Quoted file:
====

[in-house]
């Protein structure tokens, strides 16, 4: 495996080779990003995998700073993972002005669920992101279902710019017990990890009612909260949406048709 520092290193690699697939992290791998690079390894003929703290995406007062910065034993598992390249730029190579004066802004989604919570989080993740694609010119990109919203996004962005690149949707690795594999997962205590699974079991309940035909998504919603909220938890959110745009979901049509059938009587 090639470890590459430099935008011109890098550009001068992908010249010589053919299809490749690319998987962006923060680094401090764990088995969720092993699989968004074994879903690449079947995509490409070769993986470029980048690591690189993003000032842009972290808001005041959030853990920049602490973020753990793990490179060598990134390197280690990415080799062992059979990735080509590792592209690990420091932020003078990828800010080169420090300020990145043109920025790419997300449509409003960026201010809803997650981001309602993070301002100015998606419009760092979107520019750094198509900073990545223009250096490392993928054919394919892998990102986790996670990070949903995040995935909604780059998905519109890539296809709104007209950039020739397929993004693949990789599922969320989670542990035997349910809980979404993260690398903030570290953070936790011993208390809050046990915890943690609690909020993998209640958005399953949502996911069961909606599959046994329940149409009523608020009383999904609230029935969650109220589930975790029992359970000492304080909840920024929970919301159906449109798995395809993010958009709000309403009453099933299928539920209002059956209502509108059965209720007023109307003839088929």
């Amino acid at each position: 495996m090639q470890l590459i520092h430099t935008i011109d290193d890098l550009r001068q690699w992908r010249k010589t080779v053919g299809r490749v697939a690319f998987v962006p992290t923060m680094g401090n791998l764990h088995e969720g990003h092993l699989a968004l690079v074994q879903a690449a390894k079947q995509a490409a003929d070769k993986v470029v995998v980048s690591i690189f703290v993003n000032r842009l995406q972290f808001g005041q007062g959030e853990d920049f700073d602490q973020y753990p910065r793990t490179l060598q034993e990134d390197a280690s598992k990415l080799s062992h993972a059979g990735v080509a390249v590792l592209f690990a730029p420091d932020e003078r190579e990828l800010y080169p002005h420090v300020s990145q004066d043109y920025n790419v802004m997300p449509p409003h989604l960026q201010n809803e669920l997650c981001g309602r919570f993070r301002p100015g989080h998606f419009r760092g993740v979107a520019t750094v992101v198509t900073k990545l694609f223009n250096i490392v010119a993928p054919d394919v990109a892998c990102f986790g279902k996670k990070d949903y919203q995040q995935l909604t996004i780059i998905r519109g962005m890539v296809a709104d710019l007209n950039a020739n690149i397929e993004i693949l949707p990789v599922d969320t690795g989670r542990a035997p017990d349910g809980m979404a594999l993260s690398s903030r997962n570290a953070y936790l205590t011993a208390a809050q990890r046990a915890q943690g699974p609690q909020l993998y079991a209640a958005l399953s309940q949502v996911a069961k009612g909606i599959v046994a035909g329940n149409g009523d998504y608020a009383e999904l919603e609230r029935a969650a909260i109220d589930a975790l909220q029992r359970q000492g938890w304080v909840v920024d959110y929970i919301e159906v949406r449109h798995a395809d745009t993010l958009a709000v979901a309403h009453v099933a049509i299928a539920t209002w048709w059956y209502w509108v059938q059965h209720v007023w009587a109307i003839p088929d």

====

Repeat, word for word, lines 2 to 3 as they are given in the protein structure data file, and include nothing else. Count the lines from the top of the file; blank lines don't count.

């Protein structure tokens, strides 16, 4: 495996080779990003995998700073993972002005669920992101279902710019017990990890009612909260949406048709 520092290193690699697939992290791998690079390894003929703290995406007062910065034993598992390249730029190579004066802004989604919570989080993740694609010119990109919203996004962005690149949707690795594999997962205590699974079991309940035909998504919603909220938890959110745009979901049509059938009587 090639470890590459430099935008011109890098550009001068992908010249010589053919299809490749690319998987962006923060680094401090764990088995969720092993699989968004074994879903690449079947995509490409070769993986470029980048690591690189993003000032842009972290808001005041959030853990920049602490973020753990793990490179060598990134390197280690990415080799062992059979990735080509590792592209690990420091932020003078990828800010080169420090300020990145043109920025790419997300449509409003960026201010809803997650981001309602993070301002100015998606419009760092979107520019750094198509900073990545223009250096490392993928054919394919892998990102986790996670990070949903995040995935909604780059998905519109890539296809709104007209950039020739397929993004693949990789599922969320989670542990035997349910809980979404993260690398903030570290953070936790011993208390809050046990915890943690609690909020993998209640958005399953949502996911069961909606599959046994329940149409009523608020009383999904609230029935969650109220589930975790029992359970000492304080909840920024929970919301159906449109798995395809993010958009709000309403009453099933299928539920209002059956209502509108059965209720007023109307003839088929």
């Amino acid at each position: 495996m090639q470890l590459i520092h430099t935008i011109d290193d890098l550009r001068q690699w992908r010249k010589t080779v053919g299809r490749v697939a690319f998987v962006p992290t923060m680094g401090n791998l764990h088995e969720g990003h092993l699989a968004l690079v074994q879903a690449a390894k079947q995509a490409a003929d070769k993986v470029v995998v980048s690591i690189f703290v993003n000032r842009l995406q972290f808001g005041q007062g959030e853990d920049f700073d602490q973020y753990p910065r793990t490179l060598q034993e990134d390197a280690s598992k990415l080799s062992h993972a059979g990735v080509a390249v590792l592209f690990a730029p420091d932020e003078r190579e990828l800010y080169p002005h420090v300020s990145q004066d043109y920025n790419v802004m997300p449509p409003h989604l960026q201010n809803e669920l997650c981001g309602r919570f993070r301002p100015g989080h998606f419009r760092g993740v979107a520019t750094v992101v198509t900073k990545l694609f223009n250096i490392v010119a993928p054919d394919v990109a892998c990102f986790g279902k996670k990070d949903y919203q995040q995935l909604t996004i780059i998905r519109g962005m890539v296809a709104d710019l007209n950039a020739n690149i397929e993004i693949l949707p990789v599922d969320t690795g989670r542990a035997p017990d349910g809980m979404a594999l993260s690398s903030r997962n570290a953070y936790l205590t011993a208390a809050q990890r046990a915890q943690g699974p609690q909020l993998y079991a209640a958005l399953s309940q949502v996911a069961k009612g909606i599959v046994a035909g329940n149409g009523d998504y608020a009383e999904l919603e609230r029935a969650a909260i109220d589930a975790l909220q029992r359970q000492g938890w304080v909840v920024d959110y929970i919301e159906v949406r449109h798995a395809d745009t993010l958009a709000v979901a309403h009453v099933a049509i299928a539920t209002w048709w059956y209502w509108v059938q059965h209720v007023w009587a109307i003839p088929d």